Clarksville, TN – Last year, members of Austin Peay State University’s Society of Physics Students (SPS) chapter sent an email to the national organization, loaded with 45 megabytes of attachments.
Somehow, the email made it to College Park, MD, where officials probably spent weeks wading through hundreds of images and documents detailing all the activities the APSU club, known Del Square Psi, had participated in throughout the year.Late last month, the national organization named Del Square Psi as an Outstanding Chapter for a zone that extends throughout most of Tennessee and up into Kentucky, Indiana and Illinois. Only three out of approximately 30 student chapters received this distinction.
“The other two in our zone are Louisville and the University of Tennessee, Knoxville, which, based on student body, they dwarf us,” Chris Hayes, chapter president, said. “So, for us to win, it shows we’re extremely active. Per capita, we have more people in our organization than they do.”
Del Square Psi was founded at APSU 50 years ago, in 1963, and the last time it received the “Outstanding Chapter” distinction was for the 2005-2006 academic year. But last year, club members made a concerted effort to be a presence in the local community.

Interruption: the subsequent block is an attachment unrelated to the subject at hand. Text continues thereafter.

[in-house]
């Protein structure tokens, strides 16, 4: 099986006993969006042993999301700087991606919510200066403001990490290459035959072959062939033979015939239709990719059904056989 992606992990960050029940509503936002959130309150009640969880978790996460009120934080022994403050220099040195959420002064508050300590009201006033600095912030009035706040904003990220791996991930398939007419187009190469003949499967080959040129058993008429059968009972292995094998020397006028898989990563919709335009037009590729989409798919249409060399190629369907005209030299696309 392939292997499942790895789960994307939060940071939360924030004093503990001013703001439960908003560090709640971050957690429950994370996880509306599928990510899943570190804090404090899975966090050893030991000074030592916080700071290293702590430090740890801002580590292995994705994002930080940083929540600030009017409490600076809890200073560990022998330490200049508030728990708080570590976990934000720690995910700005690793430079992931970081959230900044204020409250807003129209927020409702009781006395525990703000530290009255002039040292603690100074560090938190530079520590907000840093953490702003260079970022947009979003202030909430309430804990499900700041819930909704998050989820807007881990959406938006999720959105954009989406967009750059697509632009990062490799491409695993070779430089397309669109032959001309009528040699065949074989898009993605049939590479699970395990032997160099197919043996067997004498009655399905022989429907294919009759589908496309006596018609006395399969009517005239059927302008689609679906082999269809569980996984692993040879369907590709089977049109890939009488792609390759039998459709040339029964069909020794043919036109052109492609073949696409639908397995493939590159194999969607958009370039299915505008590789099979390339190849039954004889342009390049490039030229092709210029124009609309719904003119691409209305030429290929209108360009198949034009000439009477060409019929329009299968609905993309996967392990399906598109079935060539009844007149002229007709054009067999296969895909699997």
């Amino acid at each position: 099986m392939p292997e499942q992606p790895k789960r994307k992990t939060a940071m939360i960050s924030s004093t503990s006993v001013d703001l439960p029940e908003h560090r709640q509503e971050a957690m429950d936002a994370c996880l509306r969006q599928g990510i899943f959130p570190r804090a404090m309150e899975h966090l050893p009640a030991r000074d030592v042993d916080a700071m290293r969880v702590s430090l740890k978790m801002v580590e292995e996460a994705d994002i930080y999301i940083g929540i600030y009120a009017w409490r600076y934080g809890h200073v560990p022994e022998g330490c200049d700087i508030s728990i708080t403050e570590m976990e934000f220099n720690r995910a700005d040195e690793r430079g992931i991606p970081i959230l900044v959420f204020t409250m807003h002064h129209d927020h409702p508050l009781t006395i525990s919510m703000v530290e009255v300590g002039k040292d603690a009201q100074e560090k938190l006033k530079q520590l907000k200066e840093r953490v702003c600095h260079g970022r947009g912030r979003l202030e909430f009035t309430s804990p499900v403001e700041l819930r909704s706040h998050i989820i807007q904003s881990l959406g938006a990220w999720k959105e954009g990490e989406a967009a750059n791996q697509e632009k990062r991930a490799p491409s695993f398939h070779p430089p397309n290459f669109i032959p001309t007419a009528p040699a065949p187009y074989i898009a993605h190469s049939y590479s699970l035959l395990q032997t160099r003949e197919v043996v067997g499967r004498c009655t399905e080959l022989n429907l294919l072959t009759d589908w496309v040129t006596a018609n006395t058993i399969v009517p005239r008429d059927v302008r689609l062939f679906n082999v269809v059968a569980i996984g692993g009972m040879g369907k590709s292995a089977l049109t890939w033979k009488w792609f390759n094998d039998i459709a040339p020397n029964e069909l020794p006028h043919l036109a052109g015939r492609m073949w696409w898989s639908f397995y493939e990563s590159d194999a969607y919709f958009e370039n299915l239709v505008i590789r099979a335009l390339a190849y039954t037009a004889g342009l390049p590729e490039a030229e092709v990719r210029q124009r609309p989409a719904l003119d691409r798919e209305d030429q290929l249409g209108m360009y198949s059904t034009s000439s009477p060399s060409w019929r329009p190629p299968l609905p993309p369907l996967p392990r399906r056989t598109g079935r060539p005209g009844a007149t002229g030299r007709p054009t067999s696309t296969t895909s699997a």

“One of the biggest questions in physics right now is how do we communicate to the general public what we do? Because a lot of people don’t understand our field,” Hayes said. “Even if the community doesn’t understand some of the physics research that is going on, they will appreciate physics simply because they see us involved within the community. We aspire to help the community in many different ways.”
The chapter does that through its participation in numerous events, such as a local chili cooking contest or APSU’s popular “Great Halloween Options for Safe Trick or Treating,” or G.H.O.S.T.
“The biggest thing they do is outreach activities,” Dr. Spencer Buckner, APSU associate professor of physics and co-advisor of the club, said. “We go to schools, or sometimes we’ll get schools to come here. We went to the library here last weekend for science fiction night. We do tailgating. We go to AP Day to meet with incoming students.”
“We host sessions out at the observatory,” Dr. Allyn Smith, APSU associate professor of astronomy and chapter co-advisor, added. “The club seems to attract the better students, the ones that will be more active in the department.”
The club is being honored for its 2012-2013 academic year, when APSU physics student Robert Baker served as president. Hayes and the two advisors said they plan to send an even larger email to the national organization next year, detailing the chapter’s activities.
“We’ve been more active this year, so expect to win again,” Buckner said.